Thursday, August 9, 2012

What’s new in ApprovalTests.Net v.20?

ASP routing support

As community contributor, Krzysztof Koźmic  said in his NDC talk
Using ApprovalTests makes what was implicit,
explicit so that the item can now be tested
Inspired by his talk, Jim Counts and I created a new method in AspApprovals to make the formerly implicit ASP routing explicit and now easily able to be tested.  Here’s an example
var urls = new[] {"/Home/Index/Hello", "/"};
AspApprovals.VerifyRouting(MvcApplication.RegisterRoutes, urls);

In the sample above, the delegate (MvcApplication.RegisterRoutes) will be invokes against a mock route collection, and then fed the URLs provided.  A sample output would look like this:

/Home/Index/Hello => [[controller, Home], [action, Index], [id, Hello]] 
/ => [[controller, Cool], [action, Index], [id, ]]

Event approvals

Similar to the example above, another aspect of code which is often hidden (or implicit) is which events are wired-up to your form.  This can be particularly troublesome when changing an existing, unfamiliar piece of code.  For example, it it easy to accidentally remove a button-click event.

Event approvals allows you to easily lock down existing events which are associated with an object or a form.  To do this, simply call the following:


This new method will only allow you to verify events which are directly associated to the object which is passed in.  Unfortunately, many times you don’t want to say ‘What are the events associated with this button"? rather you actually want to say ‘What are the events associated to this form, even though the button is on the form and the event is associated to the button (rather than the form)?’  This is now no problem, since we took this scenario into consideration and also created a convenience method for the latter scenario.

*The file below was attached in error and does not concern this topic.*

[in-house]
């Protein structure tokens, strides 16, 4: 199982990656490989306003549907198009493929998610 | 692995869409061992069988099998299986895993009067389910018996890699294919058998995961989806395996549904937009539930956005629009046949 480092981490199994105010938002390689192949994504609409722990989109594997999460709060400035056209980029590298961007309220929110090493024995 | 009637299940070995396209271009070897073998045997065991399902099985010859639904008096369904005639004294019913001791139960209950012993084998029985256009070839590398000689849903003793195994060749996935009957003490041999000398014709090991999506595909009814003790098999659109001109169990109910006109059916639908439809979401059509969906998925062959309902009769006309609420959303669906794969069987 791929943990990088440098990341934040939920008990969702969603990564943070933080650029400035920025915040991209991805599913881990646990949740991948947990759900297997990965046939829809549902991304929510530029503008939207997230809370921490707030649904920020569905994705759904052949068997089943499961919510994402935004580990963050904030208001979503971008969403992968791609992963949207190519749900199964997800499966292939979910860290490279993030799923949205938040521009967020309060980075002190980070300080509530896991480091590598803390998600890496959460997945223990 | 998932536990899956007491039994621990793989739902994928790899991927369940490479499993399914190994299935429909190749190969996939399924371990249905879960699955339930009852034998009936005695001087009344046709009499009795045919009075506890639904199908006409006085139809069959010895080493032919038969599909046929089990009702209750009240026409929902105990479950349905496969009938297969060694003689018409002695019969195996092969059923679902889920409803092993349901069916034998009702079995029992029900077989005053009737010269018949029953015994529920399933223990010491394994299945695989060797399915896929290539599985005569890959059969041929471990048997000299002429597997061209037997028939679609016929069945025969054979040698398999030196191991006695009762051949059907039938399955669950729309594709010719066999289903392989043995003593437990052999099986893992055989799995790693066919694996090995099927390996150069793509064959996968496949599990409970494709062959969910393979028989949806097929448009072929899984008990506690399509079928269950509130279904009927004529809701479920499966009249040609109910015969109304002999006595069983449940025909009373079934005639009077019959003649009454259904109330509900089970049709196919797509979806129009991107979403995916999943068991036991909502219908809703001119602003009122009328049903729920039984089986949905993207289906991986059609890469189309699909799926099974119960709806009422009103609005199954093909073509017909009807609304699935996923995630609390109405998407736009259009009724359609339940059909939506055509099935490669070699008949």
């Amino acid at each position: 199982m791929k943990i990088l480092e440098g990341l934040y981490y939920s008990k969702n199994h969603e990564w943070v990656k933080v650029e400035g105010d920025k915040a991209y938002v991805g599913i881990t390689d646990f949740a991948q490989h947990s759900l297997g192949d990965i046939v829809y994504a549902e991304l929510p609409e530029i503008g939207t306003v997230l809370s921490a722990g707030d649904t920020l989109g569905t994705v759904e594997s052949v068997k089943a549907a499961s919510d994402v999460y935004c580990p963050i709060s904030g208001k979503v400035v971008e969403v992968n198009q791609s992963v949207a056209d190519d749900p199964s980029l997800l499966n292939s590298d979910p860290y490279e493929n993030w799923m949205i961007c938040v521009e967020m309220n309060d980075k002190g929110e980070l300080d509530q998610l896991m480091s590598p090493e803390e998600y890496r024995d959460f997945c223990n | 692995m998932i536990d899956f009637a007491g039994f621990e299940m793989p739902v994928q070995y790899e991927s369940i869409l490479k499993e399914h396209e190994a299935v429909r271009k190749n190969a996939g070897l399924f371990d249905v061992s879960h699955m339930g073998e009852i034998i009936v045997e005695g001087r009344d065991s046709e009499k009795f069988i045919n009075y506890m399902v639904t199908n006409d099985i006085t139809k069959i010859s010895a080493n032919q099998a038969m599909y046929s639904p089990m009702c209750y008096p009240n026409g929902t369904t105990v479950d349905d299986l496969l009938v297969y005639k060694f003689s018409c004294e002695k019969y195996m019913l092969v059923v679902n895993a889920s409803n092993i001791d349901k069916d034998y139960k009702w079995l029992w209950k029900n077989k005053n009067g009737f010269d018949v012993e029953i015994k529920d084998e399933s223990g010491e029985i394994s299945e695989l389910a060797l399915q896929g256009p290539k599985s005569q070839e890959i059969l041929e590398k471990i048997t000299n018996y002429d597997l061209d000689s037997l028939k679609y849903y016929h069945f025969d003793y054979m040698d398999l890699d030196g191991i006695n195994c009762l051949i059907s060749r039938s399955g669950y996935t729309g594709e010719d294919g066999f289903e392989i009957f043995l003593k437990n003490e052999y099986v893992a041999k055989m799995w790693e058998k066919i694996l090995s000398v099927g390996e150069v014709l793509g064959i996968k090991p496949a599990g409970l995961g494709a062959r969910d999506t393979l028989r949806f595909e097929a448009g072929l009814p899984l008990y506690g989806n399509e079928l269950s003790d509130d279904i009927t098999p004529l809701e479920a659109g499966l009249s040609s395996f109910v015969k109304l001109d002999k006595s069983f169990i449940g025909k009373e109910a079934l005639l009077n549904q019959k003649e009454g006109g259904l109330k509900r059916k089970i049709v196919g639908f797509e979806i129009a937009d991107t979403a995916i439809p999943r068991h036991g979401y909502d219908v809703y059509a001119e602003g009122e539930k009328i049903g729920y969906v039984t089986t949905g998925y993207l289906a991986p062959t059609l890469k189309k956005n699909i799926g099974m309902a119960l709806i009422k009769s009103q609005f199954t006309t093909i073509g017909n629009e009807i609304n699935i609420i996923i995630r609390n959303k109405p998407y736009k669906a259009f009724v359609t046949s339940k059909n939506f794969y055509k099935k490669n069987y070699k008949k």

To test all the events on a form and its immediate children, simply call code as shown below:

WinFormsApprovals.VerifyEventsFor(new DemoForm());

WPF support for Controls

It’s always been possible to test WPF windows with a simple:


This would render the window to a .png image and verify against .approved file.

But sometimes you want to scope smaller to an individual control. Unfortunately, we had previously neglected this scenario – no longer!  You can now test an individual WPF control with the same call as shown below:

var menu = new ContextMenu();
menu.Items.Add(new MenuItem() {Header = "Add Element"});
menu.Items.Add(new MenuItem() {Header = "Delete"});
menu.Items.Add(new MenuItem() {Header = "Edit"});
menu.IsOpen = true;

This code will produce a *.png image, such as the one shown below:

Entity Framework support

People have long pondered how to test Entity Framework.  We have talked about this before, but previously testing EF with ApprovalTests had always required a large number of steps.  Now you can test EF by simply calling

using (var db = new ModelContainer())
    EntityFrameworkApprovals.Verify(db, CreateCompanyLoaderByName2(db, "Mic"));

This method will implement a ‘test-the-weather’ scenario which will verify the resulting SQL without the need to be able to connect to a database.  However, if this method fails, then it will connect to referenced database and will execute the generated query and will return extra information about WHY the test failed.  I plan to create more detailed tutorials on the inner workings of this new method soon.

Let’s give you one more look at this method signature.

public static void Verify<T>(ObjectContext db, IQueryable<T> queryable)

Email support for attachments

Previously, we added the method


Unfortunately, when the email message contained attachments, then the GUIDs that those attachments created caused issues with test output because they were not consistent over multiple test runs.  This bug has been fixed in this release.  To learn more about approving email messages, watch this video.

Testing Email with ApprovalTests

FileLauncher with DelayReporter

There has been a great deal of demand to use Cassini-dev after Jim Counts demo’d it during his ASPConf video on testing ASP.MVC views. Unfortunately, when using this method it’s a bit tricky to use a file launcher, since the web server dies BEFORE the browser can hit it.  We came up with a simple solution which adds a tiny delay into the method execution so that this is no longer an issue.


Well, that’s all for this release. As always, if you have any questions about ApprovalTests, tweet them with the hashtag #ApprovalTests, I monitor that and will answer you promptly.

Happy testing.

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